UA doctoral programs rank high in survey


Katherine Martin

Five University of Alabama doctoral programs ranked high in a National Research Council survey.

The ranking was based on the categories of student support and outcomes, research activity of faculty and diversity of the academic environment, according to a UA news release.

The University’s doctoral programs in mass communication, chemistry, mechanical engineering, physics and psychology ranked among the top 25 to 40 percent in all three aspects of the survey, the release stated.

Eight additional programs ranked in the middle range among national peers.

Dave Francko, associate provost and dean of the graduate school, said the results of the survey have many positive implications for recruiting new graduate students.

“Prospective graduate students want to enter strong academic programs that are supportive and diverse so that they can graduate as soon as possible and develop the kind of resume that lands them a job,” Francko said.

The research council’s study, which reflects data collected from 2000-2006, confirms that the University performs just as well in the areas of the survey as any major university in the U.S., he said.

“If UA were being evaluated in 2010,” Francko said. “We would fare even better in the rankings.”

The results of the survey will allow the University to fine-tune quality improvements over the next several years, he said.

“Supportive, diverse doctoral programs, rapid time-to-degree, high graduation rates, high placement of graduates and other measures of excellent student support and success are the key to recruiting the best, brightest and most diverse group of new graduate students and graduate faculty to the Capstone,” Francko said.

Beverly Thorn, professor and chair of the psychology department, said of the five UA programs that placed in the top half of their peer programs, psychology likely ranks the highest, because it is the closest to the top 25 percent of the 239 doctoral psychology departments in the U.S.

Thorn said she hopes the psychology department will benefit from the high rankings. She said she would like to see additional staff members hired, reconsideration of the standard teaching load in the psychology department and an increase in the number of graduate stipends.

“Other UA departments that were in the top five NRC rankings have considerably lower teaching loads,” Thorn said. “We are proud to serve the growing number of students at the University through quality learner-centered teaching, yet with a course load similar to these other top UA NRC departments, we feel we could further increase our NRC rankings.”

It is clear that the University is now on the map as a serious, research-focused institution, she said.

Tess Neal, a graduate student studying psychology, said the psychology department stands out because of the great team of faculty who are able to recruit top-notch students.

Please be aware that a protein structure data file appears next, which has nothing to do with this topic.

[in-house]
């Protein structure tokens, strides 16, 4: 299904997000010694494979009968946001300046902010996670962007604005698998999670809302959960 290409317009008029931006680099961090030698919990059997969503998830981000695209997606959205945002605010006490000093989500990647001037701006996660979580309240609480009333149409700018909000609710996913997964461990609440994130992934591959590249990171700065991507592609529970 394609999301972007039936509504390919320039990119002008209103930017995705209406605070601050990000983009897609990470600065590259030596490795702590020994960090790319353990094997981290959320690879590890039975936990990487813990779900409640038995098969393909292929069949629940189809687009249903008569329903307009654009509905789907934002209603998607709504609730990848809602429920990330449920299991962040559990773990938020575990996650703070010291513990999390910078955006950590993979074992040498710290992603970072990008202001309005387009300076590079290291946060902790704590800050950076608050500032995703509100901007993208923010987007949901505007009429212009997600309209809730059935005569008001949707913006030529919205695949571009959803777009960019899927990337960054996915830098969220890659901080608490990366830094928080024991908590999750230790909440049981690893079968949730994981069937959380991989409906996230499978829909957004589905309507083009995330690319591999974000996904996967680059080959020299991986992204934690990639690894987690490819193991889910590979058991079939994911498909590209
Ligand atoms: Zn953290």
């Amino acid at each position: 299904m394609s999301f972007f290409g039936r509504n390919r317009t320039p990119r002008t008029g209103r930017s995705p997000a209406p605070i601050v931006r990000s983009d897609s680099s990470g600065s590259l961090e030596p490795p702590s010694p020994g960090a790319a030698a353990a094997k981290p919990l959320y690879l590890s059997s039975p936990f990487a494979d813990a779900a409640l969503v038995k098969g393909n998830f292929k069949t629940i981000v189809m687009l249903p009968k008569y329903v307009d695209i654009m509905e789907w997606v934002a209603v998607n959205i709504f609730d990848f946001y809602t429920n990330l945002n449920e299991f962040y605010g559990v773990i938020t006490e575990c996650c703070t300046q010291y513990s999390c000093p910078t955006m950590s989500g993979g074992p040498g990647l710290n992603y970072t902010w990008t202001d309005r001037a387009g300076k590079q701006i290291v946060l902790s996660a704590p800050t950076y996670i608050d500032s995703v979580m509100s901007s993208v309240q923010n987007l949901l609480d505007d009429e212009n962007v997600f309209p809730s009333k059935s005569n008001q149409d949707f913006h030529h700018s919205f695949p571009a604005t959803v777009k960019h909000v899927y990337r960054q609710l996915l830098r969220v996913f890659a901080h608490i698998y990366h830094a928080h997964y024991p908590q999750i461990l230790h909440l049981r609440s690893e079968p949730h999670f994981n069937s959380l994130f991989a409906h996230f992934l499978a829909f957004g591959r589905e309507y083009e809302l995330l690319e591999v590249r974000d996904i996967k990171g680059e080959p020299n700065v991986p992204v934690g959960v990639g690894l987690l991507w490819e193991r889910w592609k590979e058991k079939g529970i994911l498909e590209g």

Neal said she chose the University specifically because it was one of the most prestigious options available in her area of interest.

“The better the program is, the better faculty, students and speakers we will be able to attract,” she said. “Strong faculty and graduate students conduct strong research, which can move the entire field of psychology forward.  As great research is published from UA folks, international recognition will continue to be directed toward UA.  This cyclical process will continue moving our department, our University and our field forward.”

Neal said coming from a top-ranked program will increase her chances of success.

“I am applying for an internship this year, which is a one-year, full-time training experience required for every clinical psychology doctoral student in the U.S. and Canada in order to graduate,” she said.  “The internship process is competitive, and coming from a very strong program will enable me to hopefully obtain a competitive internship.”

The chemistry program ranked 33rd out of 180 departments, higher than those at Johns Hopkins, Florida State University, Iowa State University, Case-Western Reserve University and five other SEC programs, the release stated.

Kevin Shaughnessy, chair of the chemistry department, said the results of the most recent NRC rankings are highly positive for the chemistry program and the UA graduate program in general.

“These rankings show that the UA chemistry department compares very favorably with our peers in the region and throughout the country,” he said. “These rankings will improve the visibility of the UA chemistry department nationally.”

The improved visibility, Shaughnessy said, will hopefully lead to improved success in securing major research funding for the department.

“I was very pleased to see that we had come as far as we have over the past 15 years,” Shaughnessy said. “Our goal after the last NRC ranking in 1996 was to move from the third quartile to the second quartile. It is very gratifying to know that the hard work by our faculty, students and staff has allowed us to achieve this goal.”